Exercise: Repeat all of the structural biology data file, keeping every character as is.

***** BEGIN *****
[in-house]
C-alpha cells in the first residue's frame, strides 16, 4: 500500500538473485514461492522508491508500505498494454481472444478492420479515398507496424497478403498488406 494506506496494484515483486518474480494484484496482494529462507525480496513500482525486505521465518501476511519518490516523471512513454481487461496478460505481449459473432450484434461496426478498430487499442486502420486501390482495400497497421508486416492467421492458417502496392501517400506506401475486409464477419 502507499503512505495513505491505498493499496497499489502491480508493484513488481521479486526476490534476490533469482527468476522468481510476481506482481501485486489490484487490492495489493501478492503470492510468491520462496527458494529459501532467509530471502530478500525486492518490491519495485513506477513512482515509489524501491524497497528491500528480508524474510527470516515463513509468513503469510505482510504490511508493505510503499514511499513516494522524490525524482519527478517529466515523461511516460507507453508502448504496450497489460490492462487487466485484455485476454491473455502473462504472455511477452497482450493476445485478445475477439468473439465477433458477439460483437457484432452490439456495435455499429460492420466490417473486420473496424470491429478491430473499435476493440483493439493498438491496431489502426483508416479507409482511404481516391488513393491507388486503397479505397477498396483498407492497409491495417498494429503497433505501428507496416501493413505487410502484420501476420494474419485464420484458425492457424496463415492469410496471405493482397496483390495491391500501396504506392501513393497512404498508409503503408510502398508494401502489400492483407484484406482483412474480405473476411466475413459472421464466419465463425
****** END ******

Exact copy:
[in-house]
C-alpha cells in the first residue's frame, strides 16, 4: 500500500538473485514461492522508491508500505498494454481472444478492420479515398507496424497478403498488406 494506506496494484515483486518474480494484484496482494529462507525480496513500482525486505521465518501476511519518490516523471512513454481487461496478460505481449459473432450484434461496426478498430487499442486502420486501390482495400497497421508486416492467421492458417502496392501517400506506401475486409464477419 502507499503512505495513505491505498493499496497499489502491480508493484513488481521479486526476490534476490533469482527468476522468481510476481506482481501485486489490484487490492495489493501478492503470492510468491520462496527458494529459501532467509530471502530478500525486492518490491519495485513506477513512482515509489524501491524497497528491500528480508524474510527470516515463513509468513503469510505482510504490511508493505510503499514511499513516494522524490525524482519527478517529466515523461511516460507507453508502448504496450497489460490492462487487466485484455485476454491473455502473462504472455511477452497482450493476445485478445475477439468473439465477433458477439460483437457484432452490439456495435455499429460492420466490417473486420473496424470491429478491430473499435476493440483493439493498438491496431489502426483508416479507409482511404481516391488513393491507388486503397479505397477498396483498407492497409491495417498494429503497433505501428507496416501493413505487410502484420501476420494474419485464420484458425492457424496463415492469410496471405493482397496483390495491391500501396504506392501513393497512404498508409503503408510502398508494401502489400492483407484484406482483412474480405473476411466475413459472421464466419465463425